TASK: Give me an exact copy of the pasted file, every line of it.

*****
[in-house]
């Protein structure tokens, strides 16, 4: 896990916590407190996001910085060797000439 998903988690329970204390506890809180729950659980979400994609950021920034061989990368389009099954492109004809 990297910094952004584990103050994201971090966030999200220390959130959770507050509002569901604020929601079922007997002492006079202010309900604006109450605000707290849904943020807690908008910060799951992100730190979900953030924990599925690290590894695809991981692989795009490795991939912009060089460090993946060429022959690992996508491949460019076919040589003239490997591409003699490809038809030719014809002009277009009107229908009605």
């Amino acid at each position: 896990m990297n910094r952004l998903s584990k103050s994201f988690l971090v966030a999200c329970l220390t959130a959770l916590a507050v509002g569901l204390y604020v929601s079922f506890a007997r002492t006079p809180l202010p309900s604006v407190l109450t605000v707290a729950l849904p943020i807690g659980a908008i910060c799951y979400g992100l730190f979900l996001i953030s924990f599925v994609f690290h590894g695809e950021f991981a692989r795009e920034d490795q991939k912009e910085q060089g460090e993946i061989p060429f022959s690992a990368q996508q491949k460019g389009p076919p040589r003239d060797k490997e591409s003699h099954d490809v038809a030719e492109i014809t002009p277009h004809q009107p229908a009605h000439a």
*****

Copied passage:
[in-house]
């Protein structure tokens, strides 16, 4: 896990916590407190996001910085060797000439 998903988690329970204390506890809180729950659980979400994609950021920034061989990368389009099954492109004809 990297910094952004584990103050994201971090966030999200220390959130959770507050509002569901604020929601079922007997002492006079202010309900604006109450605000707290849904943020807690908008910060799951992100730190979900953030924990599925690290590894695809991981692989795009490795991939912009060089460090993946060429022959690992996508491949460019076919040589003239490997591409003699490809038809030719014809002009277009009107229908009605």
């Amino acid at each position: 896990m990297n910094r952004l998903s584990k103050s994201f988690l971090v966030a999200c329970l220390t959130a959770l916590a507050v509002g569901l204390y604020v929601s079922f506890a007997r002492t006079p809180l202010p309900s604006v407190l109450t605000v707290a729950l849904p943020i807690g659980a908008i910060c799951y979400g992100l730190f979900l996001i953030s924990f599925v994609f690290h590894g695809e950021f991981a692989r795009e920034d490795q991939k912009e910085q060089g460090e993946i061989p060429f022959s690992a990368q996508q491949k460019g389009p076919p040589r003239d060797k490997e591409s003699h099954d490809v038809a030719e492109i014809t002009p277009h004809q009107p229908a009605h000439a």